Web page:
I have written and spoken before, both on this blog and at various events around the country, about HMCTS’s £1bn transformation programme of our courts and tribunals service.
Earlier this month, I was invited to attend a Gov Tech summit in Paris, where I was able to update participants from across Europe on how we are reforming our justice system. It was fascinating to hear from a range of speakers and attendees about how new technologies and ways of working are being used in different contexts to transform the way in which people interact with and access public services, and to reflect on the work that we are doing in HMCTS.
Next week, HMCTS is co-hosting (with the Society for Computers and Law) the first international forum on online courts. The event will run over two days, and will provide an opportunity to showcase the cutting edge of digital reform from jurisdictions around the world – more than 20 countries will be represented, from USA to China, Singapore to Australia, Canada to India, and many more in-between. I will blog with my reflections after the event.
While both of these events have technology as their main theme, what both highlight is the importance of ensuring that new systems that are developed through those new technologies are built in partnership with and around the people who use them.
Here in the UK, the justice system handles more than 4.5 million cases every year across all jurisdictions. The numbers are big, but at the heart of almost all cases is an individual; a person with a family, with a job or caring responsibilities, perhaps with a health condition or disability, who might be vulnerable, a person of any age or background, a person who is living their everyday life and who probably never expected to be drawn in to the world of the justice system.
Whether they are victims, witnesses, defendants or litigants in person, they are the people that connect all of us who work in the justice system, and the work that we are all doing.
Over the course of next week’s conference, we will hear from representatives from around the world on how modern ways of working and new technologies are being harnessed to deliver what people want – systems that work with and for them; that they can use when and how they want; and that make what can seem like difficult and unwieldy processes – often being navigated at difficult times in people’s lives – straightforward and understandable.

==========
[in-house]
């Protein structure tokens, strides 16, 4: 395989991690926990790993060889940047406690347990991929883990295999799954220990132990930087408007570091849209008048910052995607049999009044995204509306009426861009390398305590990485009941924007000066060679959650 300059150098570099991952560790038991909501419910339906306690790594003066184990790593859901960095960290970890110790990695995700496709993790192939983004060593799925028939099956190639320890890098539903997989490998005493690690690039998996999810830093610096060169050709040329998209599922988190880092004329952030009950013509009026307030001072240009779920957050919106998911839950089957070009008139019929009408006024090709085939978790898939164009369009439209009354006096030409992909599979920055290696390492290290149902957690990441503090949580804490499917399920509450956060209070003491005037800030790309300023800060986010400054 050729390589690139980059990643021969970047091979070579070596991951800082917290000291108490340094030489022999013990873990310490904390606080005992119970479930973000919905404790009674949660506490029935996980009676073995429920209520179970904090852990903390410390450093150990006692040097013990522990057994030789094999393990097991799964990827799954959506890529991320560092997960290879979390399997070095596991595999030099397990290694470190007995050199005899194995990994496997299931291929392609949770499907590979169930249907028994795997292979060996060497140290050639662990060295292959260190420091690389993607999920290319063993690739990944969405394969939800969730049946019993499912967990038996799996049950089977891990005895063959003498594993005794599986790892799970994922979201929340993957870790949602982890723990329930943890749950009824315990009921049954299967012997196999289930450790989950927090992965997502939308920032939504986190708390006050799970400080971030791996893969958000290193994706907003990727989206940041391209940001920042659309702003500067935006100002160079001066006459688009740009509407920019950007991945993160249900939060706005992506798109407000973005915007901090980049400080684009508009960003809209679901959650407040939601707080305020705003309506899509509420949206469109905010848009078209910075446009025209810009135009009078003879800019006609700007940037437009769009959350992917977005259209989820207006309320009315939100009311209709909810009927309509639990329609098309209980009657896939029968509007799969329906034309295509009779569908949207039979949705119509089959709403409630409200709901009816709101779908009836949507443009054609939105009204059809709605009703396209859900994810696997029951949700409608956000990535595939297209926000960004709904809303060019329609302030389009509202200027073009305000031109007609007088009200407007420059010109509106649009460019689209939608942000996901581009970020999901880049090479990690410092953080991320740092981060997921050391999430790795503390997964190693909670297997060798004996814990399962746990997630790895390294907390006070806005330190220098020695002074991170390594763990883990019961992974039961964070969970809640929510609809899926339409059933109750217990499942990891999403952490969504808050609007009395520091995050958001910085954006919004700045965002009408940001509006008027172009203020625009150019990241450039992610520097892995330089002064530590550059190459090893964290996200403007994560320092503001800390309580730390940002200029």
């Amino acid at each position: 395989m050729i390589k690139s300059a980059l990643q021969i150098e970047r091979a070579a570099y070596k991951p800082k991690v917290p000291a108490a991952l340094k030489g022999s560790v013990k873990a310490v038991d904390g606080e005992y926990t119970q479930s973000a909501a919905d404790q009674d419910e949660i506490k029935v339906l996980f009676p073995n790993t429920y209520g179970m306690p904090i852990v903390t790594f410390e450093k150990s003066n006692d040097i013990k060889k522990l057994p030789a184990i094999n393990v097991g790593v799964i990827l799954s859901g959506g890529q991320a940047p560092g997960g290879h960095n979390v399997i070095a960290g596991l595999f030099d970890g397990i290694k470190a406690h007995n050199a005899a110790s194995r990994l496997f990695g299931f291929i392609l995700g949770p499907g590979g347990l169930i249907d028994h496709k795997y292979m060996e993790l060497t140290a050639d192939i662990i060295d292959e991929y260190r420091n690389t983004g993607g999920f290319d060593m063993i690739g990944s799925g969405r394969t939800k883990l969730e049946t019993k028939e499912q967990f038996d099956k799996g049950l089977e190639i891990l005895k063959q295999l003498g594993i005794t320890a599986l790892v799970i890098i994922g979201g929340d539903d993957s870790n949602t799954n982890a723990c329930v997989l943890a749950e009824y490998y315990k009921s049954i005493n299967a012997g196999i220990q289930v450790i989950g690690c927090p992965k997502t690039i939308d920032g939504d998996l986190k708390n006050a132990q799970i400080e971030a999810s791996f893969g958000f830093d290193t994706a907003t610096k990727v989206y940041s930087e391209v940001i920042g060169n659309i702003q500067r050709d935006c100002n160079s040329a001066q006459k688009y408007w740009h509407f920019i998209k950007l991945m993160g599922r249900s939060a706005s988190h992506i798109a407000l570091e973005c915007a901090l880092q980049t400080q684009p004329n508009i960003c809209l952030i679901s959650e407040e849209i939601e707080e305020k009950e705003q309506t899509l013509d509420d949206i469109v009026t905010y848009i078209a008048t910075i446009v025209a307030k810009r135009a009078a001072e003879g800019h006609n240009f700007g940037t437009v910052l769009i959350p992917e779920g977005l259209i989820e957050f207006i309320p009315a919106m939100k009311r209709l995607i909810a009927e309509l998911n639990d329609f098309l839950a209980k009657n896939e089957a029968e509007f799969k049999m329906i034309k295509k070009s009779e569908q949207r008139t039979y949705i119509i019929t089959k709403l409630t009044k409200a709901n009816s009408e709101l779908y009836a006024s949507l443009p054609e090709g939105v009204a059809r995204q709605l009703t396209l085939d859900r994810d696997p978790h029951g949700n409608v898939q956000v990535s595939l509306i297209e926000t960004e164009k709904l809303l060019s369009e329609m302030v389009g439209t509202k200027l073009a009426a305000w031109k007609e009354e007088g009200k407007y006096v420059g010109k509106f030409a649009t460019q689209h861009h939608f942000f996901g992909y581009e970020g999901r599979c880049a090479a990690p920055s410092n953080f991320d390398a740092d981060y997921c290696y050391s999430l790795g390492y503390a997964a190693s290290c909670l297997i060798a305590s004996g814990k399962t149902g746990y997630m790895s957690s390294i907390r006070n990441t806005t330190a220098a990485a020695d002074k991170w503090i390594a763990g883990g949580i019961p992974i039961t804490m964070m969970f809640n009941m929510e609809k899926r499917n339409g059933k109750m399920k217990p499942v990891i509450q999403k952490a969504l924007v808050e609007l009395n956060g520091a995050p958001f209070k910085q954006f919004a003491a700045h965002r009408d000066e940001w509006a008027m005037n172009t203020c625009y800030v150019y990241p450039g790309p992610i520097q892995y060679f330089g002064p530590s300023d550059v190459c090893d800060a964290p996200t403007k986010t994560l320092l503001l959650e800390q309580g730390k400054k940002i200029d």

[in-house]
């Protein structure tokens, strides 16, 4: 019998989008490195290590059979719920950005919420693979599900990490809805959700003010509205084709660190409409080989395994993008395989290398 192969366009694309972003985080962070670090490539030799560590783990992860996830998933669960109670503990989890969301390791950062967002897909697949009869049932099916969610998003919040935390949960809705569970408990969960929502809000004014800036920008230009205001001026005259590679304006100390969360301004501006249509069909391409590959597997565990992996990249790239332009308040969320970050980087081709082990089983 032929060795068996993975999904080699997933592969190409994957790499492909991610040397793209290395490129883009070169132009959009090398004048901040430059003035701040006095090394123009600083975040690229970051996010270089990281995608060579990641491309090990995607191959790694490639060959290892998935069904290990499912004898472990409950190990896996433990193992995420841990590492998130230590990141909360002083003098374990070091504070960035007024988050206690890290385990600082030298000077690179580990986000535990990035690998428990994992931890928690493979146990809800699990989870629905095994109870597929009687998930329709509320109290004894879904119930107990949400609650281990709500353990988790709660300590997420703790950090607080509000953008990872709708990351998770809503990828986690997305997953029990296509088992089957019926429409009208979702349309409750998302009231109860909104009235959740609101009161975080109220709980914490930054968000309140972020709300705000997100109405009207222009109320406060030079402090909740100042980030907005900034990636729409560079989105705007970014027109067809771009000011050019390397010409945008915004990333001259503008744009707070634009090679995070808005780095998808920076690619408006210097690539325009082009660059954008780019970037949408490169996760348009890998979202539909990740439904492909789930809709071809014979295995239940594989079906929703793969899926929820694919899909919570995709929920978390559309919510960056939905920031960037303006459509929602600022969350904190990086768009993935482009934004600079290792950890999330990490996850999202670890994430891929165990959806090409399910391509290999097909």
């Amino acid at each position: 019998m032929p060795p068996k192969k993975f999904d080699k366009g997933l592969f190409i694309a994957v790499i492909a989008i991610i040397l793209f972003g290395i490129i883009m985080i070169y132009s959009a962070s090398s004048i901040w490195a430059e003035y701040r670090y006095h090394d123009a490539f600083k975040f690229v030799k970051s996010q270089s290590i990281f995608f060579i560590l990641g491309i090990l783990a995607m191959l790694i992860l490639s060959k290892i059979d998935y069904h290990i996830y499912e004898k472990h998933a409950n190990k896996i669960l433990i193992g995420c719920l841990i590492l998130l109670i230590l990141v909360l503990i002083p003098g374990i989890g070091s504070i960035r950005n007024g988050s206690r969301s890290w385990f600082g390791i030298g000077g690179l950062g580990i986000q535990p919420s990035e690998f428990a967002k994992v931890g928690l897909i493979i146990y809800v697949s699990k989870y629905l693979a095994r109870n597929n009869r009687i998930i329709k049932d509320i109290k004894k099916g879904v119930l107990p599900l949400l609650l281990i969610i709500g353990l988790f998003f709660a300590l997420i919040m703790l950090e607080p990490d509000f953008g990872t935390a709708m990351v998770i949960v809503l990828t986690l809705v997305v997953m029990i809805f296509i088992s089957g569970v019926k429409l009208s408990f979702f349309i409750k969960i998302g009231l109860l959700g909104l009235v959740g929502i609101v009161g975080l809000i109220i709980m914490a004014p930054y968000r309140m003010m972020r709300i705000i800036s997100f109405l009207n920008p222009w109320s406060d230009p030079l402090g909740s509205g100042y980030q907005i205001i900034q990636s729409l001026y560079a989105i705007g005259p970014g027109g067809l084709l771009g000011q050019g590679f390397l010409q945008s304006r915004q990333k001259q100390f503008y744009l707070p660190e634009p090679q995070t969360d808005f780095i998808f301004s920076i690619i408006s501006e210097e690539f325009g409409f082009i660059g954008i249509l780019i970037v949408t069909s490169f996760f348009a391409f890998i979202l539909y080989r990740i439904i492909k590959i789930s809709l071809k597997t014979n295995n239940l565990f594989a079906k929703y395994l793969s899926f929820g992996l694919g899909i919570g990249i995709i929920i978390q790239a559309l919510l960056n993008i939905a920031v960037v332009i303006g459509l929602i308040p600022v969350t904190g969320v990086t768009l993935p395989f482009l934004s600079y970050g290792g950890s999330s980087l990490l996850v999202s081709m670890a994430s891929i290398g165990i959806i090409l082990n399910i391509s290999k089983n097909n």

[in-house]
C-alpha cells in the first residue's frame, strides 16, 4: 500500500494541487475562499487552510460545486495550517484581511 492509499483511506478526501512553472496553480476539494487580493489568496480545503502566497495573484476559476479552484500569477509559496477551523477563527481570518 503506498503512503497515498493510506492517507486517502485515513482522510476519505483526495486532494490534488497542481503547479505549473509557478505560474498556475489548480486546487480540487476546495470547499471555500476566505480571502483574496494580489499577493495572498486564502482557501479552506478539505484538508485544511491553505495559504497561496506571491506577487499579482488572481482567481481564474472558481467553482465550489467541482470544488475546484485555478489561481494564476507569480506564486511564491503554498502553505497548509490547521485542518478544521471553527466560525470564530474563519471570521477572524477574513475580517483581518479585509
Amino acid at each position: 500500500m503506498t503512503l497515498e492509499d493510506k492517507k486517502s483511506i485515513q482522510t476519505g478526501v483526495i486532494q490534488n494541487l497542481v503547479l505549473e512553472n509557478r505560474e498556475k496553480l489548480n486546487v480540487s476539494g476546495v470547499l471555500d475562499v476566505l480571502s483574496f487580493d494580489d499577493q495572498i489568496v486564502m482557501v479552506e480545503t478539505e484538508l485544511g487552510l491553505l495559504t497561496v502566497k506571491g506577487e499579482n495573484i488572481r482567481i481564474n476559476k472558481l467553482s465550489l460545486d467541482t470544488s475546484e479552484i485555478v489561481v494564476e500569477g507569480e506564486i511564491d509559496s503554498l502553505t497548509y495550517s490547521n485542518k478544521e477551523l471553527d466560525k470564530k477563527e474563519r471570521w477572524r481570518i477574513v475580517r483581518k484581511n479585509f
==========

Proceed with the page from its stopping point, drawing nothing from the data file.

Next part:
We will also share our experiences from the UK, both of the new online services that we have introduced, as well as our plans for the future.
Perhaps most importantly, though, what events like next week’s conference, and the summit earlier this month, provide is an important opportunity to learn from others involved in trying to humanise our justice systems and put the people who use them at their heart.
Comment by Mark Jones posted on
I work in the criminal justice system as a defense lawyer you need to see how poor the system is working to understand if people do not put information in to the system it cannot be shared in time. litigants in person get the poorest discloser from the CPS as they are not part of the system like the defense, and cannot see CCTV or police video as they do not have the software. It is sad to see how the court deal with the public and the judges. you get a better deal if you get legal aid or pay. You need to share your document videos and interview in a format which the public can use and not propitiatory system only open to the justice system
Comment by Wikimedan posted on
waiting for next post
Comment by Greg posted on
very interesting topics. I look forward to hearing how other countries use technology in their courts system.
Accessibility is key for any digital court user system.